Wednesday, August 28, 2013
14 design tips for better performance in Datastage
1) Avoid unnecessary type conversions: set the OSH_PRINT_SCHEMAS environment variable to verify that run time schemas match the job design column definitions. If you are using stage variables on a Transformer stage, ensure that their data types match the expected result types.
2) Use Transformer stages sparingly and wisely. Transformer stages can slow down your job. Do not have multiple stages where the functionality could be incorporated into a single stage, and use other stage types to perform simple transformation operations
3) Increase Sort performance where possible. Careful job design can improve the performance of sort operations, both in standalone Sort stages and in on-link sorts specified in the Inputs page Partitioning tab of otherstage types.
4) Remove Unneeded Columns. Remove unneeded columns as early as possible within the job flow. Every additional unused column requires additional buffer memory, which can impact performance and make each row transfer from one stage to the next more expensive. If possible, when reading from databases, use a select list to read just the columns required, rather than the entire table.
5) Avoid reading from sequential files using the Same partitioning method. Unless you have specified more than one source file, this will result in the entire file being read into a single partition, making the entiredownstream flow run sequentially unless you explicitly repartition
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6)It is important to note that the individual SQL statements required by a Sparse Lookup are an expensive operation from a performance perspective. In most cases, it is faster to use a DataStage Join stage between the input and DB2 reference data than it is to perform a Sparse Lookup.
7) For scenarios where the number of input rows is significantly smaller (1:100 or more) than the number of reference rows in a DB2 or Oracle table, a Sparse Lookup may be appropriate. CPU-intensive applications, which typically perform multiple CPUdemanding operations on each record, benefit from the greatest possible parallelism, up to the capacity supported by your system.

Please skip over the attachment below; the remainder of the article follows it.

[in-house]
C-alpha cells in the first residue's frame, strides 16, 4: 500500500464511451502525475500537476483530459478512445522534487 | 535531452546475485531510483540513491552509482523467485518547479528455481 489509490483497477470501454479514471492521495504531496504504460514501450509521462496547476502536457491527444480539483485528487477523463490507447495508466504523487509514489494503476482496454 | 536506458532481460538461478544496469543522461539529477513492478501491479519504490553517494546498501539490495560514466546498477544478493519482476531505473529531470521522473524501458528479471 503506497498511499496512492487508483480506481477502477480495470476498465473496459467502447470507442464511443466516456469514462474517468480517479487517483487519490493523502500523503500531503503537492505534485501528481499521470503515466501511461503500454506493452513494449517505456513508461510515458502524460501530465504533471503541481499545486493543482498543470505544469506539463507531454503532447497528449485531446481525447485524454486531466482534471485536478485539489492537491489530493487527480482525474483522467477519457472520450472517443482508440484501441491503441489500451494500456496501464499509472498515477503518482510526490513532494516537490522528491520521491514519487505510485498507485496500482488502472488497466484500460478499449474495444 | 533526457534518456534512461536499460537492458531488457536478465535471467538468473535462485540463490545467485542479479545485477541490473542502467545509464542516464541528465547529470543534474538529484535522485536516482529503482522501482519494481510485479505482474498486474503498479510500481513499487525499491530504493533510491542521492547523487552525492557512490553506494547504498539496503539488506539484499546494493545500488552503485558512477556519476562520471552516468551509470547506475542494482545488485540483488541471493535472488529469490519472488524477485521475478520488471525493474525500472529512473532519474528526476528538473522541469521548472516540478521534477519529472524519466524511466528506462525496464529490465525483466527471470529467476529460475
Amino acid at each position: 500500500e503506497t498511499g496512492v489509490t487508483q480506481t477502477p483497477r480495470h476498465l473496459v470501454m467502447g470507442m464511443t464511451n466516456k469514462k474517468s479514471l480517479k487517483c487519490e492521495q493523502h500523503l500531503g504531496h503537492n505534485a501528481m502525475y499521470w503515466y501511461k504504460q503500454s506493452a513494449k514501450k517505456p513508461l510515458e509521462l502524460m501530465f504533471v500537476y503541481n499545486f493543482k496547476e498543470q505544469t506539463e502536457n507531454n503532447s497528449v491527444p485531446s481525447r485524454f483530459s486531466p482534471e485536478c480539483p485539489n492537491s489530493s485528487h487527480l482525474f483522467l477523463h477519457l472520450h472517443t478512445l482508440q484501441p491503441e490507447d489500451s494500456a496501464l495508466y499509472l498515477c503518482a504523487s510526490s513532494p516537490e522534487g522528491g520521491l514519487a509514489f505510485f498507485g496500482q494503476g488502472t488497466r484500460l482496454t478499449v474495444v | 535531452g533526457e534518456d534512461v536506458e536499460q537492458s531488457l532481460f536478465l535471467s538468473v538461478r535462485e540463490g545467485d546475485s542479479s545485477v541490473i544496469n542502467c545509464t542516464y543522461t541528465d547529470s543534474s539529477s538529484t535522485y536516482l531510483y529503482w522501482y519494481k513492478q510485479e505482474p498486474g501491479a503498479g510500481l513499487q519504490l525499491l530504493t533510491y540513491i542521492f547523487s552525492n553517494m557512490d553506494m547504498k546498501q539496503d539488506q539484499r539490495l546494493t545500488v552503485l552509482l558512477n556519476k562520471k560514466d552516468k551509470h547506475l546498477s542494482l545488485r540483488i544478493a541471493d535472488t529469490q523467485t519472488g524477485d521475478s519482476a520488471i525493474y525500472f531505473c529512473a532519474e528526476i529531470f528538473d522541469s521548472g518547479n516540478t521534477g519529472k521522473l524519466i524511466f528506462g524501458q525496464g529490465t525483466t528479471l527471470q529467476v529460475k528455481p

8)Parallel jobs with large memory requirements can benefit from parallelism if they act on data that has been partitioned and if the required memory is also divided among partitions.
9)Applications that are disk- or I/O-intensive, such as those that extract data from and load data into RDBMSs, benefit from configurations in which the number of logical nodes equals the number of disk spindles being accessed. For example, if a table is fragmented 16 ways inside a database or if a data set is spread across 16 disk drives, set up a node pool consisting of 16 processing nodes.
10)For some jobs, especially those that are disk-intensive, you must sometimes configure your system to prevent the RDBMS from having either to redistribute load data or to re-partition the data from an extract operation.
11) The speed of communication among stages should be optimized by your configuration. For example, jobs whose stages exchange large amounts of data should be assigned to nodes where stages communicate by either shared memory (in an SMP environment) or a high-speed link (in an MPP environment). The relative placement of jobs whose stages share small amounts of data is less important.
12)Turn off Runtime Column propagation wherever it’s not required.
13) If you are using a copy or a filter stage either immediately after or immediately before a transformer stage, you are reducing the efficiency by using more stages because a transformer does the job of both copy stage as well as a filter stage
14)If you have a single input and single output when you are using a copy stage then set the force option to tru so that DataStage should not try to optimize the job by removing the Copy operation.
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